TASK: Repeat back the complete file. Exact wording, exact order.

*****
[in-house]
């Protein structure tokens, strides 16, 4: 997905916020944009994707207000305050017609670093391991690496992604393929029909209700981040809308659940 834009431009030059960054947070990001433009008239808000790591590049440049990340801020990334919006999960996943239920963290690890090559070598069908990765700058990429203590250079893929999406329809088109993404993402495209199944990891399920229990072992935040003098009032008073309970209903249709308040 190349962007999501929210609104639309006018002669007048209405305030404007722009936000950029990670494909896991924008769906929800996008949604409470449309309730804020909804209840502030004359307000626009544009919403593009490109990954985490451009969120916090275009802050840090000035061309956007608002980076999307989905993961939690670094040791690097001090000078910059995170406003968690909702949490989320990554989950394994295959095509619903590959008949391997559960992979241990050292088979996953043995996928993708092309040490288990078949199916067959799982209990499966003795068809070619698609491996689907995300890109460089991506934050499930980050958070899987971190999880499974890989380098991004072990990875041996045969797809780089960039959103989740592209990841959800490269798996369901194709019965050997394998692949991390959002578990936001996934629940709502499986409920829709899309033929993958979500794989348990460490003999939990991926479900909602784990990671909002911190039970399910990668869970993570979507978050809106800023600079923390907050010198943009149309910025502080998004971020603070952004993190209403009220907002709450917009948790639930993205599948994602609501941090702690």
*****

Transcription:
[in-house]
């Protein structure tokens, strides 16, 4: 997905916020944009994707207000305050017609670093391991690496992604393929029909209700981040809308659940 834009431009030059960054947070990001433009008239808000790591590049440049990340801020990334919006999960996943239920963290690890090559070598069908990765700058990429203590250079893929999406329809088109993404993402495209199944990891399920229990072992935040003098009032008073309970209903249709308040 190349962007999501929210609104639309006018002669007048209405305030404007722009936000950029990670494909896991924008769906929800996008949604409470449309309730804020909804209840502030004359307000626009544009919403593009490109990954985490451009969120916090275009802050840090000035061309956007608002980076999307989905993961939690670094040791690097001090000078910059995170406003968690909702949490989320990554989950394994295959095509619903590959008949391997559960992979241990050292088979996953043995996928993708092309040490288990078949199916067959799982209990499966003795068809070619698609491996689907995300890109460089991506934050499930980050958070899987971190999880499974890989380098991004072990990875041996045969797809780089960039959103989740592209990841959800490269798996369901194709019965050997394998692949991390959002578990936001996934629940709502499986409920829709899309033929993958979500794989348990460490003999939990991926479900909602784990990671909002911190039970399910990668869970993570979507978050809106800023600079923390907050010198943009149309910025502080998004971020603070952004993190209403009220907002709450917009948790639930993205599948994602609501941090702690």